Bard College issued the following announcement on May 23.
The Center for Curatorial Studies, Bard College (CCS Bard) and the Human Rights Project at Bard College announced today that Tiona Nekkia McClodden has been selected as the fifth recipient of the Keith Haring Fellowship in Art and Activism.
Made possible through a five year-grant from the Keith Haring Foundation, the Haring Fellowship is an annual award for a scholar, activist, or artist to teach and conduct research in the Center for Curatorial Studies and the Human Rights Project at Bard College.
McClodden, an artist and curator, has looked critically at intersections of race, gender, sexuality and social commentary through an interdisciplinary practice that includes documentary film, experimental video, sculpture, and sound installation, over the last two decades. McClodden is the recipient of numerous awards and honors, among them the 2017 Louis Comfort Tiffany Foundation Award and the 2016 Pew Fellowship in the Arts in Philadelphia. She has exhibited her work at many venues internationally, including the Institute of Contemporary Art in Philadelphia, the Whitney Museum of American Art, MOCA LA, MCA Chicago, MOMA PS1, the Kansai Queer Film Festival in Osaka and Kyoto, Japan, and the London Lesbian and Gay Film Festival. She was one of six American artists selected by CFC Media Lab, the National Film Board of Canada, and JustFilms/Ford Foundation for the inaugural "Open Immersion" project, fostering experiments with virtual reality storytelling around questions of inclusion and racial and social justice.
McClodden’s research at Bard College will continue her ongoing exploration of key black artists, the poets Essex Hemphill and Brad Johnson, and the composer Julius Eastman, all of whom produced influential but presently understudied works at the height of the AIDS epidemic. Her extensive notes, audio interviews, and ephemera on these artists, gathered amidst the absence of official archives or estates, will lead to a publication on their work.
McClodden is the curator of the exhibitions A Recollection and Predicated, both featured within Julius Eastman: That Which is Fundamental, shown in Philadelphia in May 2017 and in 2018 at The Kitchen in New York, where the black, gay minimalist composer and performer appeared many times before the end of his life. Her current performance installation, CLUB, explores what she calls "the liminal potential of night clubs, their ability to temporarily dissolve rules that govern our everyday lives and allow people from different backgrounds to interact more freely." It runs from May 3-26 at Performance Space 122 in Manhattan, the space in which Keith Haring had his first studio exhibition.
“Tiona Nekkia McClodden’s practice of retrieving, exhibiting, and teaching around important but under-known cultural figures provides a potent model for challenging received art histories,” said Lauren Cornell, Director of the Graduate Program at CCS Bard and Chief Curator, Hessel Museum of Art.
"Tiona Nekkia McClodden's work echoes the life and passions of Keith Haring, his raucous joy and fervent commitments," said Thomas Keenan, director of Bard's Human Rights Project. "For all of their archival richness, though, her projects are very much of the moment: pointed interventions in a world still marred by prejudice, discrimination, and violence."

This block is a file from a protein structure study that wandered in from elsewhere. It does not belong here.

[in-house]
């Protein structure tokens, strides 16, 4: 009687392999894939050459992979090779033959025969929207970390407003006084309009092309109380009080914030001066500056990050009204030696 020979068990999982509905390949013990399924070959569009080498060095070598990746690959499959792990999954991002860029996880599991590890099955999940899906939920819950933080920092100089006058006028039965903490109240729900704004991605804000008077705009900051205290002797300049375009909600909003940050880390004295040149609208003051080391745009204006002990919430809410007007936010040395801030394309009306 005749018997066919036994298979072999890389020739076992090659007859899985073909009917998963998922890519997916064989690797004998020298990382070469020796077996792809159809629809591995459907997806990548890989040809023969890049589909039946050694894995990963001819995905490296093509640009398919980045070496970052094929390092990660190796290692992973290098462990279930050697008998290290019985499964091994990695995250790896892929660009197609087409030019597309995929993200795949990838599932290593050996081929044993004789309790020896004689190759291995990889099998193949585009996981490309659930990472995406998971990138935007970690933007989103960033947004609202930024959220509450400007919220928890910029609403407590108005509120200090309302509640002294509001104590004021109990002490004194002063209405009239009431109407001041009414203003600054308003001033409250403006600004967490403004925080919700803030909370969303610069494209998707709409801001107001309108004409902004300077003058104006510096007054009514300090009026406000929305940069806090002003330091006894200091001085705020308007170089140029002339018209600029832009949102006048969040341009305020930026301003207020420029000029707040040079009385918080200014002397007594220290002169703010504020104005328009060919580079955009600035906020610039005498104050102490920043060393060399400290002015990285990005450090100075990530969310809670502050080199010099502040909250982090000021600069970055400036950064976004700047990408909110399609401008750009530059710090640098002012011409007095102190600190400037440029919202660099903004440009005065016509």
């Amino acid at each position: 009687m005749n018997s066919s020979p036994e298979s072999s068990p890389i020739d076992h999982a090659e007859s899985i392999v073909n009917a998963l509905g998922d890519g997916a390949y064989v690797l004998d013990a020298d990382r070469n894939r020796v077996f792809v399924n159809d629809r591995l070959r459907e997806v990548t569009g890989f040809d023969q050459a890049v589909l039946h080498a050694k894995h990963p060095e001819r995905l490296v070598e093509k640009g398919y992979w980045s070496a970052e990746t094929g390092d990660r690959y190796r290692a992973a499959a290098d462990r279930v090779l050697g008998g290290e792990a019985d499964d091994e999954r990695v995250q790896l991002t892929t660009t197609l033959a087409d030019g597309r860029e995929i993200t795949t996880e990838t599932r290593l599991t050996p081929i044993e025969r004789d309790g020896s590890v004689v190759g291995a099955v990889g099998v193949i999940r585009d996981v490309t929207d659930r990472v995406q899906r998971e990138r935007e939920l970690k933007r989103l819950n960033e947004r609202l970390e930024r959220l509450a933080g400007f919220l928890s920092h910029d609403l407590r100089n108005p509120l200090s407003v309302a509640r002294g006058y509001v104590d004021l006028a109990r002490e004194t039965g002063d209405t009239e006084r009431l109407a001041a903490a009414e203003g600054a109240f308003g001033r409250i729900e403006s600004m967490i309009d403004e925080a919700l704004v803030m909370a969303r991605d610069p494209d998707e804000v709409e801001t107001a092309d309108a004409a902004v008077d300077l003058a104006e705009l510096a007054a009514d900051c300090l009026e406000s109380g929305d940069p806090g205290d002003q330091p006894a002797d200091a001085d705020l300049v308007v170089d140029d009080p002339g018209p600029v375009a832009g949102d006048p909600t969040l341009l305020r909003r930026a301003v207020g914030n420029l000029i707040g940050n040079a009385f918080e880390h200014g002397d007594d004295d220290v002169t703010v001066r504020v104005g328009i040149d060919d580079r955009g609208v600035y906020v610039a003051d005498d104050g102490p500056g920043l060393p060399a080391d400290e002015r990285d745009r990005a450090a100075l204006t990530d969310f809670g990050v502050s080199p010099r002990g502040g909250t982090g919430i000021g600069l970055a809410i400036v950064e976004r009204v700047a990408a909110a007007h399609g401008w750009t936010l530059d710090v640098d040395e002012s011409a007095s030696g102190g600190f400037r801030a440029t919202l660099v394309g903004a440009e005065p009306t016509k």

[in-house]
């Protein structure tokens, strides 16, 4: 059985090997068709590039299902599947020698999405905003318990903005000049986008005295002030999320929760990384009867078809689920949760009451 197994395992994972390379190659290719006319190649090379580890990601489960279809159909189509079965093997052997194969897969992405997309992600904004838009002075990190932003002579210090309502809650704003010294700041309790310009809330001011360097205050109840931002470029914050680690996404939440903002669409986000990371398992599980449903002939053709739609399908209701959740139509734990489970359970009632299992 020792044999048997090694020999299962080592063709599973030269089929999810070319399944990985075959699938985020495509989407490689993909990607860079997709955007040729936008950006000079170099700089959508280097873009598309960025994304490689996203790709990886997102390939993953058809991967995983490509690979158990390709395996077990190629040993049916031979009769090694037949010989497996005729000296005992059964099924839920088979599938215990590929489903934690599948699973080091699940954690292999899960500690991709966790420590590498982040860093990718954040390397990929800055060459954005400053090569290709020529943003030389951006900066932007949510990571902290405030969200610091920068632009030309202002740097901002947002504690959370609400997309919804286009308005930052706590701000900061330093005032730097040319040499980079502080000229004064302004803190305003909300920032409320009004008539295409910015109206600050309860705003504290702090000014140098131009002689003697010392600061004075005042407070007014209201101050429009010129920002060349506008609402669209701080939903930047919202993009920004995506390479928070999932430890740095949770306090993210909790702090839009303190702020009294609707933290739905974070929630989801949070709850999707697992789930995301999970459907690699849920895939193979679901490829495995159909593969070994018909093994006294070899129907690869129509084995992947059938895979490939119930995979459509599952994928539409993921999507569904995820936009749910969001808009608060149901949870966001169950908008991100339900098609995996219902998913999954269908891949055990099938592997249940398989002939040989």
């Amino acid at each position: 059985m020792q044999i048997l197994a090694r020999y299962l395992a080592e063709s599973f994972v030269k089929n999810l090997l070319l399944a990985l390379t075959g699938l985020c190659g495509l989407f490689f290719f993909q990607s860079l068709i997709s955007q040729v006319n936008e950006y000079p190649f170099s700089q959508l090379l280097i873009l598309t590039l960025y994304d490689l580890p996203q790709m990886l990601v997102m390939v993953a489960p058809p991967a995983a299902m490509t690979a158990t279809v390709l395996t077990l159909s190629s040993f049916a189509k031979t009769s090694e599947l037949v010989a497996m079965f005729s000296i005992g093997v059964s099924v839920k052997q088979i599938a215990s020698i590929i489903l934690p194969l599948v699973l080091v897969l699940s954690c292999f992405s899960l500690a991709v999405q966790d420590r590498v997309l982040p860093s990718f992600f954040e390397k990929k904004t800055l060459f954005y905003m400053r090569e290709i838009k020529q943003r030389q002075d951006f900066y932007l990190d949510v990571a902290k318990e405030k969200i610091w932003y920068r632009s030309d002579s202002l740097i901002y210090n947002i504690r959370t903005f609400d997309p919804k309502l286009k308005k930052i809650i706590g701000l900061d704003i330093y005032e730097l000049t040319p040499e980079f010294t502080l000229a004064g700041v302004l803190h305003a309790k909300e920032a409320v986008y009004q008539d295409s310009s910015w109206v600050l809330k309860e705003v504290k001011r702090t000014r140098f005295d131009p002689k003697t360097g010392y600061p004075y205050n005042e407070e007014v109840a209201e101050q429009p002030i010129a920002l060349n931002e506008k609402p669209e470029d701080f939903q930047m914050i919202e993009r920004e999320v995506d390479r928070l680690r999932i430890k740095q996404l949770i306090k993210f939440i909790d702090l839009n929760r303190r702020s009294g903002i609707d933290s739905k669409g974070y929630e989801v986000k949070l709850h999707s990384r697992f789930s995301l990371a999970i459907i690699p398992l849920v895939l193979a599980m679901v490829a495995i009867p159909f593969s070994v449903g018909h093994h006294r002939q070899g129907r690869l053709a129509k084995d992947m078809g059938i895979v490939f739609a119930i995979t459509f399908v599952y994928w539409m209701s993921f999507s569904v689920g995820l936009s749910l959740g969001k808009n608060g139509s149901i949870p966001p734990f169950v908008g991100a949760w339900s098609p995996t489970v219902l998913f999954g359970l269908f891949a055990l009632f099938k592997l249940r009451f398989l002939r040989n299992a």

McClodden will take up her one-year appointment in September 2018, and spend the spring semester of 2019 teaching at the College. She succeeds the curator Galit Eilat, architects Alessandro Petti and Sandi Hilal, the artist and curator Shuddhabrata Sengupta, and the first recipient, artist Jeanne van Heeswijk.
About the Center for Curatorial Studies, Bard College and the Human Rights Project at Bard College
Bard College seeks to realize the best features of American liberal arts education, enabling individuals to think critically and act creatively based on a knowledge and understanding of human history, society, and the arts. Two pioneering programs developed under this mission are the Center for Curatorial Studies (CCS Bard) and the Human Rights Project.
CCS Bard was founded in 1990 as an exhibition and research center for the study of late twentieth-century and contemporary art and culture and to explore experimental approaches to the presentation of these topics and their impact on our world. Since 1994, the Center for Curatorial Studies and its graduate program have provided one of the world’s most forward thinking teaching and learning environments for the research and practice of contemporary art and curatorship. Broadly interdisciplinary, CCS Bard encourages students, faculty, and researchers to question the critical and political dimension of art, its mediation, and its social significance.
The Human Rights Project, founded at Bard in 1999, developed the first interdisciplinary undergraduate degree program in Human Rights in the United States. The Project maintains a special interest in freedom of expression and the public sphere, and through teaching, research, and public programs is committed to exploring the too-often neglected cultural, aesthetic, and representational dimensions of human rights discourse.
Since 2009, CCS Bard and the Human Rights Project have collaborated on a series of seminars, workshops, research projects, and symposia aimed at exploring the intersections between human rights and the arts, and doing so in a manner that takes neither term for granted but in fact uses their conjunction to raise critical, foundational questions about each. While academic in nature, this research and teaching nevertheless draws heavily on the realm of practice, involving human rights advocates, artists, and curators.
Original source: http://www.bard.edu/news/releases/pr/fstory.php?id=3012